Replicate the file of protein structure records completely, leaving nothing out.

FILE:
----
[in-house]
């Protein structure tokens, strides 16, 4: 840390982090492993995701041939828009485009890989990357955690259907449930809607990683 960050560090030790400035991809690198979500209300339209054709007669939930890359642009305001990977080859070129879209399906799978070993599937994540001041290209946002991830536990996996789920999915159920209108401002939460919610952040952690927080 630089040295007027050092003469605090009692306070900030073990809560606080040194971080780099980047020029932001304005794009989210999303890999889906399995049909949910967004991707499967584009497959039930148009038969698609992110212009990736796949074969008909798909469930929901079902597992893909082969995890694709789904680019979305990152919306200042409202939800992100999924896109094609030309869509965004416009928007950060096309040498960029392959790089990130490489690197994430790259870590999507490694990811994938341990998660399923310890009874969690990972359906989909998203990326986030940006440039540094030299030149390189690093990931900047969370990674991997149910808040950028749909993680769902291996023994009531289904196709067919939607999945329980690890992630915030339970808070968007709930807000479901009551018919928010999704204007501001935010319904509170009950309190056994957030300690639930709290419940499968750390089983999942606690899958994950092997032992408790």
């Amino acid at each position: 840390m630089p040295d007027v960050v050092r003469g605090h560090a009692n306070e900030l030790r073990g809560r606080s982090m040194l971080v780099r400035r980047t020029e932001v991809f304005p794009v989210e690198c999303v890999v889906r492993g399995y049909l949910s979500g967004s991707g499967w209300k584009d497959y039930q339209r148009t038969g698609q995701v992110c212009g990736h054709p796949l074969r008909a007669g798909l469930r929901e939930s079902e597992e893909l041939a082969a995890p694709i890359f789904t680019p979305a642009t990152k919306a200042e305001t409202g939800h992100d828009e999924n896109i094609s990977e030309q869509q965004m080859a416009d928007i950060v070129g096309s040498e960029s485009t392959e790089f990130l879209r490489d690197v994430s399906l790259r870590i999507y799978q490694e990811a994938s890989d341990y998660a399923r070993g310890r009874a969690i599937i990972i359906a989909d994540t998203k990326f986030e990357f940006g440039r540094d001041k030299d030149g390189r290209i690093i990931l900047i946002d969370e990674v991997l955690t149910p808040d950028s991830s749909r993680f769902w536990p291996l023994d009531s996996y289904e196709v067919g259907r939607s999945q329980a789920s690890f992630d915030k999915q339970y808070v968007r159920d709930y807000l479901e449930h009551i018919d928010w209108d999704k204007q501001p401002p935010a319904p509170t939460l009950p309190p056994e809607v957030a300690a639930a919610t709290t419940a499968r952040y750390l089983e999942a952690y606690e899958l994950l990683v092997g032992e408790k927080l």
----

[in-house]
């Protein structure tokens, strides 16, 4: 840390982090492993995701041939828009485009890989990357955690259907449930809607990683 960050560090030790400035991809690198979500209300339209054709007669939930890359642009305001990977080859070129879209399906799978070993599937994540001041290209946002991830536990996996789920999915159920209108401002939460919610952040952690927080 630089040295007027050092003469605090009692306070900030073990809560606080040194971080780099980047020029932001304005794009989210999303890999889906399995049909949910967004991707499967584009497959039930148009038969698609992110212009990736796949074969008909798909469930929901079902597992893909082969995890694709789904680019979305990152919306200042409202939800992100999924896109094609030309869509965004416009928007950060096309040498960029392959790089990130490489690197994430790259870590999507490694990811994938341990998660399923310890009874969690990972359906989909998203990326986030940006440039540094030299030149390189690093990931900047969370990674991997149910808040950028749909993680769902291996023994009531289904196709067919939607999945329980690890992630915030339970808070968007709930807000479901009551018919928010999704204007501001935010319904509170009950309190056994957030300690639930709290419940499968750390089983999942606690899958994950092997032992408790």
């Amino acid at each position: 840390m630089p040295d007027v960050v050092r003469g605090h560090a009692n306070e900030l030790r073990g809560r606080s982090m040194l971080v780099r400035r980047t020029e932001v991809f304005p794009v989210e690198c999303v890999v889906r492993g399995y049909l949910s979500g967004s991707g499967w209300k584009d497959y039930q339209r148009t038969g698609q995701v992110c212009g990736h054709p796949l074969r008909a007669g798909l469930r929901e939930s079902e597992e893909l041939a082969a995890p694709i890359f789904t680019p979305a642009t990152k919306a200042e305001t409202g939800h992100d828009e999924n896109i094609s990977e030309q869509q965004m080859a416009d928007i950060v070129g096309s040498e960029s485009t392959e790089f990130l879209r490489d690197v994430s399906l790259r870590i999507y799978q490694e990811a994938s890989d341990y998660a399923r070993g310890r009874a969690i599937i990972i359906a989909d994540t998203k990326f986030e990357f940006g440039r540094d001041k030299d030149g390189r290209i690093i990931l900047i946002d969370e990674v991997l955690t149910p808040d950028s991830s749909r993680f769902w536990p291996l023994d009531s996996y289904e196709v067919g259907r939607s999945q329980a789920s690890f992630d915030k999915q339970y808070v968007r159920d709930y807000l479901e449930h009551i018919d928010w209108d999704k204007q501001p401002p935010a319904p509170t939460l009950p309190p056994e809607v957030a300690a639930a919610t709290t419940a499968r952040y750390l089983e999942a952690y606690e899958l994950l990683v092997g032992e408790k927080l």